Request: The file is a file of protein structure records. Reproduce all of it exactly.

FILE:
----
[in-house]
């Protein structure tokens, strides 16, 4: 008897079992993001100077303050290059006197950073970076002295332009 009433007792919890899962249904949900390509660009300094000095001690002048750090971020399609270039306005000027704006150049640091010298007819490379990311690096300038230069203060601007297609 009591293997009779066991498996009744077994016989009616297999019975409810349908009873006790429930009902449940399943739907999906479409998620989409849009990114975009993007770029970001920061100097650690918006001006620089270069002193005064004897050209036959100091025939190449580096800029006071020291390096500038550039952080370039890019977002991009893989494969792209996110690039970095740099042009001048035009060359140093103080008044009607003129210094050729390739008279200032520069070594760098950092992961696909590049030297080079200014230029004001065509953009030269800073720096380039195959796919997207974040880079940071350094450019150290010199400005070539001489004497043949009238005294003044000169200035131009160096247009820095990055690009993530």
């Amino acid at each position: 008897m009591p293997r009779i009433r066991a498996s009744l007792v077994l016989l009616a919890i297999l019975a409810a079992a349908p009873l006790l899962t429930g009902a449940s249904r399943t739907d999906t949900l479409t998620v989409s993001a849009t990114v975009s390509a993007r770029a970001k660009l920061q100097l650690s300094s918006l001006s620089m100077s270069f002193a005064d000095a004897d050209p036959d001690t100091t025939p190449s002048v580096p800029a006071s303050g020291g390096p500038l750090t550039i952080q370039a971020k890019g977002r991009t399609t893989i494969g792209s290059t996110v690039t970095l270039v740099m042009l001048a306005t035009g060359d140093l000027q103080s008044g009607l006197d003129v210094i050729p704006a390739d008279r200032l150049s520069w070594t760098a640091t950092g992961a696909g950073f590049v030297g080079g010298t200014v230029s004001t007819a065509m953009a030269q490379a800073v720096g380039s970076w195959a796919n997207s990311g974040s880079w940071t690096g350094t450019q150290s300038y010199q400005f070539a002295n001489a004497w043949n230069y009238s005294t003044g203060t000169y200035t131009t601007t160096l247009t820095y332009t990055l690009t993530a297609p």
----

[in-house]
């Protein structure tokens, strides 16, 4: 008897079992993001100077303050290059006197950073970076002295332009 009433007792919890899962249904949900390509660009300094000095001690002048750090971020399609270039306005000027704006150049640091010298007819490379990311690096300038230069203060601007297609 009591293997009779066991498996009744077994016989009616297999019975409810349908009873006790429930009902449940399943739907999906479409998620989409849009990114975009993007770029970001920061100097650690918006001006620089270069002193005064004897050209036959100091025939190449580096800029006071020291390096500038550039952080370039890019977002991009893989494969792209996110690039970095740099042009001048035009060359140093103080008044009607003129210094050729390739008279200032520069070594760098950092992961696909590049030297080079200014230029004001065509953009030269800073720096380039195959796919997207974040880079940071350094450019150290010199400005070539001489004497043949009238005294003044000169200035131009160096247009820095990055690009993530």
């Amino acid at each position: 008897m009591p293997r009779i009433r066991a498996s009744l007792v077994l016989l009616a919890i297999l019975a409810a079992a349908p009873l006790l899962t429930g009902a449940s249904r399943t739907d999906t949900l479409t998620v989409s993001a849009t990114v975009s390509a993007r770029a970001k660009l920061q100097l650690s300094s918006l001006s620089m100077s270069f002193a005064d000095a004897d050209p036959d001690t100091t025939p190449s002048v580096p800029a006071s303050g020291g390096p500038l750090t550039i952080q370039a971020k890019g977002r991009t399609t893989i494969g792209s290059t996110v690039t970095l270039v740099m042009l001048a306005t035009g060359d140093l000027q103080s008044g009607l006197d003129v210094i050729p704006a390739d008279r200032l150049s520069w070594t760098a640091t950092g992961a696909g950073f590049v030297g080079g010298t200014v230029s004001t007819a065509m953009a030269q490379a800073v720096g380039s970076w195959a796919n997207s990311g974040s880079w940071t690096g350094t450019q150290s300038y010199q400005f070539a002295n001489a004497w043949n230069y009238s005294t003044g203060t000169y200035t131009t601007t160096l247009t820095y332009t990055l690009t993530a297609p």